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Continuous Use in Trademarks Infringement Claims

On Behalf of | Apr 25, 2014 | Trademarks

If you speak multiple languages you’re probably familiar with the expression ‘if you don’t use it, you’ll lose it.’ My lack of Spanish speaking skills despite early immersion is a testament to that expression’s truth. For owners of trademarks, the adage also holds true. A trademark that not is not in continuous use by its owner can be considered abandoned, and no longer given protection by the law.

If you suspect your trademarks are being infringed on you should contact an intellectual property law attorney to help make sure your marks are properly protected.

Generally, any trademark infringement claimant must show continuous use of the mark in commerce in order to bring a claim. As with most otherwise uncomplicated terms, ‘continuous use’ can be a confusing concept in the context of the law. Usually, where it can be proven consumers are made to associate a particular mark with a particular product in a particular market, continuous use will be established.

But any type of use will not always suffice. Just this February, one infringement claimant called upon the Ninth Circuit Court of Appeals to define continuous use in the context of ongoing litigation.

In Airs Aromatics, LLC, v. Victoria’s Secret Stores Brand Management, Inc., 744 F.3d 595 (9th Cir. 2014), Airs Aromatics (“AA”) sought to cancel Victoria Secret’s “Dream Angels” trademark. Victoria Secret had previously been licensing the mark from AA until AA’s corporation status was revoked temporarily. At that time, Victoria Secret filed its own “Dream Angels” registration, which was approved. Shortly after, AA revived its business and sought to reestablish priority over the mark.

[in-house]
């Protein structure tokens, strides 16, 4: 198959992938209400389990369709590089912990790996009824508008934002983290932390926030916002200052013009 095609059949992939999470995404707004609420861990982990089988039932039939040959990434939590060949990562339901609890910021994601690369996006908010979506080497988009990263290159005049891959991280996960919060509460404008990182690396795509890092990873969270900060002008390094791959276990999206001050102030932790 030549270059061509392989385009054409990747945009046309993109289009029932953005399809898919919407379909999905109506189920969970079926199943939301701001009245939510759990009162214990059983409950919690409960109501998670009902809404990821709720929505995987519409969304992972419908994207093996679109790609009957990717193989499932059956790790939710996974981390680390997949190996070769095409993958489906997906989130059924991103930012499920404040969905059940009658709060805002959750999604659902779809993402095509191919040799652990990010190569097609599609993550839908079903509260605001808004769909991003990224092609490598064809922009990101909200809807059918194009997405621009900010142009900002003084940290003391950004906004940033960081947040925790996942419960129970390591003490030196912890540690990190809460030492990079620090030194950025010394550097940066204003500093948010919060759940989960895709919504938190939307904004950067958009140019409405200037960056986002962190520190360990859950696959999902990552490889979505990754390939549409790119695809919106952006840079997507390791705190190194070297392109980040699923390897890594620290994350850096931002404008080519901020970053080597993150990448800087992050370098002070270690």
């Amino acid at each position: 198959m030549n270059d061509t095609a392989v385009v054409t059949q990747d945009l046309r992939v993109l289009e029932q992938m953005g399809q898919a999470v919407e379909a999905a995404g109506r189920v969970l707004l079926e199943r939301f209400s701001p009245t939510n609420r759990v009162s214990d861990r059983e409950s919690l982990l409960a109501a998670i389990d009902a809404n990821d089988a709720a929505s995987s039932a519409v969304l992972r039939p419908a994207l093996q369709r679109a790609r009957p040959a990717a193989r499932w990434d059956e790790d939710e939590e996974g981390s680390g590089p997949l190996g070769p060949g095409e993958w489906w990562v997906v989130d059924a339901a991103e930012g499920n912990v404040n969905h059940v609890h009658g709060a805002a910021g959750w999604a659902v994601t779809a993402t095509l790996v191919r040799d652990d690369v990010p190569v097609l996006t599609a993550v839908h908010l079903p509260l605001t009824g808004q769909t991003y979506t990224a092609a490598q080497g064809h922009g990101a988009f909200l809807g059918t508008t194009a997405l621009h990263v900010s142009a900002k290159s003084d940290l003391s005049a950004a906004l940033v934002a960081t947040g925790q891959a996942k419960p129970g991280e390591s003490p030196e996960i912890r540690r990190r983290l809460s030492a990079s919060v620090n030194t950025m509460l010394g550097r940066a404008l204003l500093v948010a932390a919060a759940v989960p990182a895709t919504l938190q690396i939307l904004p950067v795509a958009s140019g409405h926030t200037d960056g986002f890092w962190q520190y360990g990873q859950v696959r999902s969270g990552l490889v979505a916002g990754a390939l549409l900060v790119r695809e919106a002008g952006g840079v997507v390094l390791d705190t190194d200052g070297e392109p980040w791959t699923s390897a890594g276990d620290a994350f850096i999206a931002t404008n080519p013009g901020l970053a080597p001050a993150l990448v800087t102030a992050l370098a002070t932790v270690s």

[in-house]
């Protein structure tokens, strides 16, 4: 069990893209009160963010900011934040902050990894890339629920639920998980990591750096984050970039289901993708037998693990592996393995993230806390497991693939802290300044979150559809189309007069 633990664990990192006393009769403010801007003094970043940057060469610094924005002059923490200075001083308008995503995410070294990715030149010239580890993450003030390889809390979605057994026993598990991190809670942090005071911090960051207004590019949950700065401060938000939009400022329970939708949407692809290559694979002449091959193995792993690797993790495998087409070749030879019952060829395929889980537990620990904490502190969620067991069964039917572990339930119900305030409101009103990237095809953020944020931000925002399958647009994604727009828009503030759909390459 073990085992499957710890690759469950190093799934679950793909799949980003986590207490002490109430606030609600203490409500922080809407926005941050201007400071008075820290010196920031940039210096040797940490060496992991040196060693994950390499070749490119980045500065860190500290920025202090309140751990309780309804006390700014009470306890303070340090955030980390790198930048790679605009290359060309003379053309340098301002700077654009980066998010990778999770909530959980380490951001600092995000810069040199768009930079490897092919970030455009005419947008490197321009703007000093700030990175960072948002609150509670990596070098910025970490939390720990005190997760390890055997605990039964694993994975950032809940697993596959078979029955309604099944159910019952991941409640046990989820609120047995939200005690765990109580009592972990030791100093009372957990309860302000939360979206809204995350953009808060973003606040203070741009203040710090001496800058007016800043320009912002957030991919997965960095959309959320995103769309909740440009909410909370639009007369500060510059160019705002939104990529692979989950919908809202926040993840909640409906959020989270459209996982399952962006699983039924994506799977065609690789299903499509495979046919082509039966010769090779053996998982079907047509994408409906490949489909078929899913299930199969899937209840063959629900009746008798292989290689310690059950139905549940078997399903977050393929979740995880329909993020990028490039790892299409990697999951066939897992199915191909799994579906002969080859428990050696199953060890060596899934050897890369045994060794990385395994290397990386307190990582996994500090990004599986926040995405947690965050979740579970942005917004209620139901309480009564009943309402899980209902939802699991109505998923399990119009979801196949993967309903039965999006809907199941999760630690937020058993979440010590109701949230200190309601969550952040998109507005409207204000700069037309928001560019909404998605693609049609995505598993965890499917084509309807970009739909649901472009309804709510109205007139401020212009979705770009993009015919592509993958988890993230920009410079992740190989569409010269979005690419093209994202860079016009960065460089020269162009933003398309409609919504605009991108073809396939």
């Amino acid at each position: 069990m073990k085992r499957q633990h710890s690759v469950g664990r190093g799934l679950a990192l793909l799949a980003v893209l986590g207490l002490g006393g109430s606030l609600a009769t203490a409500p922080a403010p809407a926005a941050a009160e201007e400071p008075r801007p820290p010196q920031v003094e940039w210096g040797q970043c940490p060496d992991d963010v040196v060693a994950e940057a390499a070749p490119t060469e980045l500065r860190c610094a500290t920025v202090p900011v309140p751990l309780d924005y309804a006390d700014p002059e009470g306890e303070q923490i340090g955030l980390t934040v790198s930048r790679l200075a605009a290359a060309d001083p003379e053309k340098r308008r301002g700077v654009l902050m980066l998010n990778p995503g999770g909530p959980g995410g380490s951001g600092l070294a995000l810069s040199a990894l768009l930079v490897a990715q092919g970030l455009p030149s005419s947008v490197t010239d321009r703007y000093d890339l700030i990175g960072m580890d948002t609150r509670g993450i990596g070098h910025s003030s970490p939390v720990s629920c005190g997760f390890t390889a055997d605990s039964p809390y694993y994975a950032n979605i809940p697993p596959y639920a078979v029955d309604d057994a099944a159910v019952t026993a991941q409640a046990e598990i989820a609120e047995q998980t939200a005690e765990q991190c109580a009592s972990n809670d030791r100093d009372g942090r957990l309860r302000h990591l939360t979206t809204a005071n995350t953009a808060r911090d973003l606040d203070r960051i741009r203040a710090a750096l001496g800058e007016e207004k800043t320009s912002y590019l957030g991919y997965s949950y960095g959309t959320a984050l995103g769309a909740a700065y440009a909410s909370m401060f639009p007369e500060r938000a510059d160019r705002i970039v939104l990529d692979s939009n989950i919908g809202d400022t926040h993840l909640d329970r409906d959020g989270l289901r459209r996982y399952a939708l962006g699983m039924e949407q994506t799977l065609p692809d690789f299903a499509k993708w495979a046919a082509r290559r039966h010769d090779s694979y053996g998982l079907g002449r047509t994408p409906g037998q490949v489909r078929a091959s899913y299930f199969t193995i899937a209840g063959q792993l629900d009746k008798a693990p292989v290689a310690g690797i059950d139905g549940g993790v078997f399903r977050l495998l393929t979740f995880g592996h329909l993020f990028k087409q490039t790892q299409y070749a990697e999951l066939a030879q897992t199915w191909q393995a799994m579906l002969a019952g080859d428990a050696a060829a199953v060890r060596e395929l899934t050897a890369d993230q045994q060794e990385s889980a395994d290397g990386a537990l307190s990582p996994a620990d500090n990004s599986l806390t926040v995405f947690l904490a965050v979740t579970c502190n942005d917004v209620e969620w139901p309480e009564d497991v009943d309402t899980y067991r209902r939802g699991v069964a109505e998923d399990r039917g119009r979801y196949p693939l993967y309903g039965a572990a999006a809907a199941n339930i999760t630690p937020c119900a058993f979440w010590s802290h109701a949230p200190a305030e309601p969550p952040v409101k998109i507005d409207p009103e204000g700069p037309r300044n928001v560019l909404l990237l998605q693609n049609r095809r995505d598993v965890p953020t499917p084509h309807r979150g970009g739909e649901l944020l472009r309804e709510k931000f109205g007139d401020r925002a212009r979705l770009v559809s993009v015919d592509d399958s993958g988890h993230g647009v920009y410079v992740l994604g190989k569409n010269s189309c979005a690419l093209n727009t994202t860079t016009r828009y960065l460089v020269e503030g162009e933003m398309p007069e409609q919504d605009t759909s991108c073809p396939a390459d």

AA argued though it had not directly used the “Dream Angels” mark in commerce, its effort to protect the mark through ongoing litigation should constitute continuous use. The Ninth Circuit Court disagreed. It clarified ‘continuous use’ requires continuous, public usage of a trademark for the purpose of identifying marked goods to the public. Though litigation could serve as an argument against abandonment of the mark, it was not sufficient to establish a continued effort by AA to market particular goods to the public.

Even where properly registered, trademark protection isn’t easy. This very specific application of the continuous use doctrine serves as a reminder that it can be difficult to establish. You should contact an intellectual property law attorney who can help evaluate all of the relevant facts surrounding your mark to determine the best way to achieve protection.